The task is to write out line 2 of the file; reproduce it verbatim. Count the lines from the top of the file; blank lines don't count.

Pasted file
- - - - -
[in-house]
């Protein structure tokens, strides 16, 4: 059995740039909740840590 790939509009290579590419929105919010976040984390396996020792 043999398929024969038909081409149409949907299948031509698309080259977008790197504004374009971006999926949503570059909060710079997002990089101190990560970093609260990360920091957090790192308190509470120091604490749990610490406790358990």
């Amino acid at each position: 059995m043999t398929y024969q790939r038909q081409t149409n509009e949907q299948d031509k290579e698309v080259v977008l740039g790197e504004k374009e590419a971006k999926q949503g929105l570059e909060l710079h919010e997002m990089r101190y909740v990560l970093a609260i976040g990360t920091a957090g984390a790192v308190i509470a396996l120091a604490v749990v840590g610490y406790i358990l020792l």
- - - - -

């Protein structure tokens, strides 16, 4: 059995740039909740840590 790939509009290579590419929105919010976040984390396996020792 043999398929024969038909081409149409949907299948031509698309080259977008790197504004374009971006999926949503570059909060710079997002990089101190990560970093609260990360920091957090790192308190509470120091604490749990610490406790358990």